Vanderryn immigrated to the United States from Groningen, Netherlands in 1939, first settling in Manhattan and later in Kew Gardens, Queens. He attended Lehigh from 1948 to 1951, studying chemistry and English, and then continued his studies at Lehigh with a masters degree and a Ph.D. in chemistry in 1955. After teaching chemistry at Virginia Polytechnic Institute and State University for several years, Vanderryn and his wife Margrit moved to Oak Ridge, Tennessee, where he joined the U.S. Atomic Energy Commission. They later settled in Washington, D.C.
Vanderryn began his print collection with no formal training in art or art history, but followed his interests, first by collecting American prints from the 1930s, and then focused on 19th-century French works, including works by Odilon Redon and Honoré Daumier. While serving as the U.S. representative on the International Energy Agency’s Committee on Research and Development in the 1970s, he discovered print dealers and galleries in Paris during his frequent visits, and began collecting prints in depth, seeking only the best impressions and highest quality works.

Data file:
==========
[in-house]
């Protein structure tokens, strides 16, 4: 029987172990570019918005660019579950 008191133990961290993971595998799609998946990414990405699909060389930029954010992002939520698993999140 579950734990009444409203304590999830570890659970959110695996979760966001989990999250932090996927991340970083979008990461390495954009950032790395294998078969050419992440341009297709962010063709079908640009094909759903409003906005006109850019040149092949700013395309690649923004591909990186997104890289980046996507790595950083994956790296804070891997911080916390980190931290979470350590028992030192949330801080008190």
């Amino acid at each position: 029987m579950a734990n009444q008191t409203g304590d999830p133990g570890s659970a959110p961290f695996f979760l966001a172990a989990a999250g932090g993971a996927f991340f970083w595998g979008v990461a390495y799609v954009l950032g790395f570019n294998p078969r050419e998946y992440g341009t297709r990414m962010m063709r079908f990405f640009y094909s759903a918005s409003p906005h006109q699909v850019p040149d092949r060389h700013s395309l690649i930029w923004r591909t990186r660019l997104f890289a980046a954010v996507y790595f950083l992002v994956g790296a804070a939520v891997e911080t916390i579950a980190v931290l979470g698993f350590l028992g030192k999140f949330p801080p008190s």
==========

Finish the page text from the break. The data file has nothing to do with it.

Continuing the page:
The Vanderryns have been generous donors to a number of institutions, particularly the Fine Arts Museums of San Francisco while living in nearby San Carlos, California, which resulted in a major exhibition and catalog, Fantaisie Française: Nineteenth-Century Prints from the Vanderryn Collection in 2019.
Their gift to LUAG includes an array of 55 prints by such notable artists as William Blake, Lyonel Feininger, Honoré Daumier, Käthe Kollwitz and George Roualt.
“These magnificent works of art will be resources for teaching, learning and research across disciplines for generations to come,” said LUAG Director William B. Crow. “Printmaking processes are truly alchemies of materials science, chemistry, mechanics, and of course, art. Given Lehigh’s exceptional interdisciplinary focus, these prints will feel quite at home at LUAG, and we are very grateful to Dr. Vanderryn and his family for their generous gift.”